Enhancing professional skepticism: IESBA improving links to its ethical requirements

Should the concept of professional skepticism in IESBA’s code be applied broadly to all accountants? Stakeholders and CPA Canada believe that it should be.

Professional skepticism is an important concept that is currently defined in auditing and assurance standards. The concept is also referred to in the Code of Ethics for Professional Accountants of the International Ethics Standards Board for Accountants (IESBA).

Why is this important for Canada? The Canadian profession is committed to including ethical requirements in the Canadian CPA Code of Professional Conduct that are no less stringent than those of the IESBA code.

The IESBA’s project

The IESBA wishes to promote the application of the provisions in the code to enhance the application of professional skepticism in audit and other assurance engagements. It is proposing to supplement the code’s existing few references to professional skepticism with application material that explains how compliance with the code’s fundamental principles (for example, integrity, objectivity and professional competence and due care) supports the exercise of professional skepticism in an audit of financial statements. The IESBA is also exploring, longer term, how the code should address professional skepticism for professional accountants other than those who perform audits and other assurance engagements.

CPA Canada’s response

The CPA Canada response to the IESBA’s exposure draft reacted negatively to the proposed inclusion of professional skepticism application material in the code that is only, at this time, applicable to professional accountants who perform audit, review and other assurance engagements. CPA Canada stated that this is premature, and potentially dilutes the relevance of professional skepticism for professional accountants who perform other professional services, and professional accountants in business. Consequently, CPA Canada believes that the code would be enhanced and made more relevant if it contained professional skepticism material applicable to all professional accountants. These concerns seem to have been supported by a number of other respondents to the IESBA’s exposure draft.

The right way forward

In my view, efforts to enhance an auditor’s understanding of what it means to act with appropriate professional skepticism are helpful. But there can be unintended consequences if the code is not clear, or wording is not aligned between the code and auditing standards. Further, while I can see there is merit in exploring how the concept of professional skepticism applies to accountants broadly, using the same term in the context of all public accounting engagements could be problematic for those engagements that do not involve the provision of assurance. Given these complexities, it is encouraging that the IESBA and International Auditing and Assurance Standards Board (IAASB) are working together with the International Accounting Education Standards Board to address issues in a longer-term project.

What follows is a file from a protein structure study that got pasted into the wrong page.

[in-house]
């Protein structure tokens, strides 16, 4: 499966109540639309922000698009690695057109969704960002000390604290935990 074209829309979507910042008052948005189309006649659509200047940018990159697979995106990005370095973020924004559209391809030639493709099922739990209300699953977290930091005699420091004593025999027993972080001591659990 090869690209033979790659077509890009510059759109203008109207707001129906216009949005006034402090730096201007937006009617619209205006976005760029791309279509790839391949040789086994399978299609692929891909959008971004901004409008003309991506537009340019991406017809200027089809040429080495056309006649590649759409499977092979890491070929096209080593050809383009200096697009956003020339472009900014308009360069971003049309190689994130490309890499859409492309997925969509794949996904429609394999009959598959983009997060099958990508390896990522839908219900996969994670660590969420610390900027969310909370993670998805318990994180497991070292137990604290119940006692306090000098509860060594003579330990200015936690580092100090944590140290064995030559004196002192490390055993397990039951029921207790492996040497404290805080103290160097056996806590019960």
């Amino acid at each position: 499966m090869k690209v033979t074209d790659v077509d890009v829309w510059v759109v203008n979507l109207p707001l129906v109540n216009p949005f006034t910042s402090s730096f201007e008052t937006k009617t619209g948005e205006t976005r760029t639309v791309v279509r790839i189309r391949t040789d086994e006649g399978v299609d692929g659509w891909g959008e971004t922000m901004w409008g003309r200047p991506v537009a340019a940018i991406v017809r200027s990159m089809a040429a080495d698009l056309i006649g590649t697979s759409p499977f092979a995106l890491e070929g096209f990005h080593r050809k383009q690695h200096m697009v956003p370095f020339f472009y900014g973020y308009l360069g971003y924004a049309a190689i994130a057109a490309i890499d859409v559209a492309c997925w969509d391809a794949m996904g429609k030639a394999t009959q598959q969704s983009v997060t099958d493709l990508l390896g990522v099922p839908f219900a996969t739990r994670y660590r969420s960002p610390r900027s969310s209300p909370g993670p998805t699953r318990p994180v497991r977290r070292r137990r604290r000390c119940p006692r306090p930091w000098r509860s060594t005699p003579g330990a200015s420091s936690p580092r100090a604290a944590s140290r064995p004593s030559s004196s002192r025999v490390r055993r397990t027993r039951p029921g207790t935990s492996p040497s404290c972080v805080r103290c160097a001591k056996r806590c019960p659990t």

In the meantime, the most fruitful ground for enhancing the application of professional skepticism may come from the IAASB’s efforts to focus on professional skepticism on every project, whether it is dealing with quality control, auditing accounting estimates, performing risk assessments or group audits. Embedding professional skepticism into the design of requirements and application material, with an emphasis on how to apply professional skepticism, is where improvements to audit quality can be made.

Keep the conversation going

Can the concept of professional skepticism be applied broadly to all accountants? What are the potential benefits and drawbacks of doing so?

Post a comment below; or email me directly.

Conversations about Audit Quality is designed to create an exchange of ideas on global audit quality developments and issues and their impact in Canada.

About the Author

Eric Turner, CPA, CA

Director, Auditing and Assurance Standards, CPA Canada